Birth Facts - The Facts Around Your Waters Breaking
Is it labour or did I just pee myself?

The Facts Around Your Waters Breaking


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Is it labour or did I just pee myself?

In the movies, Labour usually starts in a very public place with a woman's waters breaking, followed immediately by her going into strong labour, getting rushed to the hospital where she pushes her baby out screaming at her husband! 

The reality is far from this! 

The breaking of waters is not necessarily the start of labour, in fact your waters can break at any stage of the labour. Sometimes it can feel like a 'pop' and other times it can be a constant trickle. There are quite a few myths surrounding your waters breaking so let's get clear on a few of the facts:

1. FACT: They can break at anytime

For some women the onset of labour occurs when their waters break, but this happens in only around 20% of births. It's more common for a woman's waters to break during active labour when regular contractions have been occurring for a while. There are many variations when it comes to birth so the best plan is just to be curious about what your body is telling you. Neither is right or wrong.

2. MYTH: Labour begins when your water has broken

Just because your waters have broken doesn't mean that labour will start straight away. It may be hours or even a day or two before contractions begin. This can be due to baby's position, hormonal factors or interventions that may have occurred. Sometimes women want things to get a move on and will try to encourage contractions to begin, but avoid wearing yourself out early because you will need that energy for later.

3. FACT: Infection is a factor

The amniotic sac (or bag of waters) is a very clever thing. It not only holds important fluid for your bay to float around in, it also acts a barrier to infections that can cause severe complications. As a general rule: once your waters have been broken the less things inserted into the vagina the better. When lots of internal examinations are performed it's possible to increase the chance of an infection because bacteria may be pushed upwards and potentially introduced through the cervix. Policy differs as to how long you can wait after your waters break and contractions begin – usually between 48 and 72 hours. After this time, your care provider may recommend induction of labour as the risk of you acquiring an infection is believed to be higher.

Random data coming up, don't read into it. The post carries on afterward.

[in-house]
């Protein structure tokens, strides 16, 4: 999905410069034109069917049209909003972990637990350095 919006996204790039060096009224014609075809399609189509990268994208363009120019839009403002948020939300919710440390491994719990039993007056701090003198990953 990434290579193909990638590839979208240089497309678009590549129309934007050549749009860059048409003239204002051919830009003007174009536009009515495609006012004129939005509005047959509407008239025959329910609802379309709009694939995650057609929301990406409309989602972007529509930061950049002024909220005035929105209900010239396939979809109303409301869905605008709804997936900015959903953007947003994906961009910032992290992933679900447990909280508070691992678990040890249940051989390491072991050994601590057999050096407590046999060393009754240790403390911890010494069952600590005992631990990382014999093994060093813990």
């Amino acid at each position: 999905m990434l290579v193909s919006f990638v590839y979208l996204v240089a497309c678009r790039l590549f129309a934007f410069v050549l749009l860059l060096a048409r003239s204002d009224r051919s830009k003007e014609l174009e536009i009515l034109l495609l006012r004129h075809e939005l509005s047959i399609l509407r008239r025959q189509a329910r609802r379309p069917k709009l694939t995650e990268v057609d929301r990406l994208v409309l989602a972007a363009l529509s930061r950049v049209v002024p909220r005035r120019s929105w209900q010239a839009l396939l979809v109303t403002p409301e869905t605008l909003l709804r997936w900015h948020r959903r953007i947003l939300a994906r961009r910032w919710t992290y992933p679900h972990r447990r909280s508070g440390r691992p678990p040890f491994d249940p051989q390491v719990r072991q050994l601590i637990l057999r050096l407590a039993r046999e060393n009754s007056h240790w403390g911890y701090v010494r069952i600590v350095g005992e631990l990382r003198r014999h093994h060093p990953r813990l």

4. MYTH: Your water breaks with a big 'pop'

It can actually be harder than you think to tell if your waters have broken. You might feel a pop, or you might not. You may feel a rush of fluid, a trickle or simply wonder if you have peed yourself. You may feel all of the above or none at all! Sometimes women can have a hind water leak where the amniotic fluid trickles from the top of the amniotic sac (not down low where the babies head sits) and this fluid can trickle out over a few days and can sometimes be mistaken for your forewaters. Other women may experience a big 'pop' followed by their waters gushing out. If in doubt, call your care providers and they can advise you on what to do.

5. MYTH: You must go to hospital once your waters break 

If you believe everything you see on television you'd would think that as soon as those waters break you must jump in the car and race to the hospital. Whilst most hospitals may sometimes want to give you a checkup when your waters break, it's not a mad race to get there. Often women will go in for a checkup and be get sent home to wait for contractions to begin. Only if there isn't any progress within 24 to 48 hrs will you be asked to come back to help augment your labour. Each hospital and care provider has a different policy on this, so it's best to confirm with the directly.

6. MYTH: If you bounce around enough you can make your waters break 

As much as we would like to think that we have a little bit of control over birth, it's better to surrender to the fact that your baby is in control of this dance. Bouncing on a fit ball, driving over speed bumps or eating spicy curries will not send you into labour or make your waters break unless your baby is 100% ready and more than likely you are in some sort of pre-labour already. Your baby’s lungs reach a certain point of maturity, triggering a complex process that tells your body to go into labour. Being patient and trusting that your baby knows when it needs to be born pays off in the long run.

The number one thing to remember is that if you are ever in doubt contact your care provider and let them know what you think may be going on. Whether you have accidentally peed yourself or your baby is on its way, peace of mind often helps mums relax and allow the birth process to unfold.

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